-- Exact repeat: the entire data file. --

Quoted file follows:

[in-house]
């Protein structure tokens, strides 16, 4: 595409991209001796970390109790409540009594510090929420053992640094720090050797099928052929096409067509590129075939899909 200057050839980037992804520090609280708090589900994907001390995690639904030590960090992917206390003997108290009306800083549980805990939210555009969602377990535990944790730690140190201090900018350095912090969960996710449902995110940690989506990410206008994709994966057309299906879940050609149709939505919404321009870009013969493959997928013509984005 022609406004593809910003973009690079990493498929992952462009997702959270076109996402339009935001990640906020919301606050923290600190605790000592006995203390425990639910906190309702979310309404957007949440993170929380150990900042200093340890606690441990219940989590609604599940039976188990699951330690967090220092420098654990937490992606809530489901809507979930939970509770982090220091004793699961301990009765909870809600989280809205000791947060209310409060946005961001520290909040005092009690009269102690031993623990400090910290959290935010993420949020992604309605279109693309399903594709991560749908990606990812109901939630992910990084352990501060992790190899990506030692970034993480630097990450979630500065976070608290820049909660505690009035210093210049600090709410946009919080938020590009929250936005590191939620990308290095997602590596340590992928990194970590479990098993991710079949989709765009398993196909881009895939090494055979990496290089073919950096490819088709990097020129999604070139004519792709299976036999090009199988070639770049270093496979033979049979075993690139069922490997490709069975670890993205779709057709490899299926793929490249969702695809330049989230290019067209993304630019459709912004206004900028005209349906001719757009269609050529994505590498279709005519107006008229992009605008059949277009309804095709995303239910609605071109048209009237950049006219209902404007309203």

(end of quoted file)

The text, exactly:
[in-house]
């Protein structure tokens, strides 16, 4: 595409991209001796970390109790409540009594510090929420053992640094720090050797099928052929096409067509590129075939899909 200057050839980037992804520090609280708090589900994907001390995690639904030590960090992917206390003997108290009306800083549980805990939210555009969602377990535990944790730690140190201090900018350095912090969960996710449902995110940690989506990410206008994709994966057309299906879940050609149709939505919404321009870009013969493959997928013509984005 022609406004593809910003973009690079990493498929992952462009997702959270076109996402339009935001990640906020919301606050923290600190605790000592006995203390425990639910906190309702979310309404957007949440993170929380150990900042200093340890606690441990219940989590609604599940039976188990699951330690967090220092420098654990937490992606809530489901809507979930939970509770982090220091004793699961301990009765909870809600989280809205000791947060209310409060946005961001520290909040005092009690009269102690031993623990400090910290959290935010993420949020992604309605279109693309399903594709991560749908990606990812109901939630992910990084352990501060992790190899990506030692970034993480630097990450979630500065976070608290820049909660505690009035210093210049600090709410946009919080938020590009929250936005590191939620990308290095997602590596340590992928990194970590479990098993991710079949989709765009398993196909881009895939090494055979990496290089073919950096490819088709990097020129999604070139004519792709299976036999090009199988070639770049270093496979033979049979075993690139069922490997490709069975670890993205779709057709490899299926793929490249969702695809330049989230290019067209993304630019459709912004206004900028005209349906001719757009269609050529994505590498279709005519107006008229992009605008059949277009309804095709995303239910609605071109048209009237950049006219209902404007309203």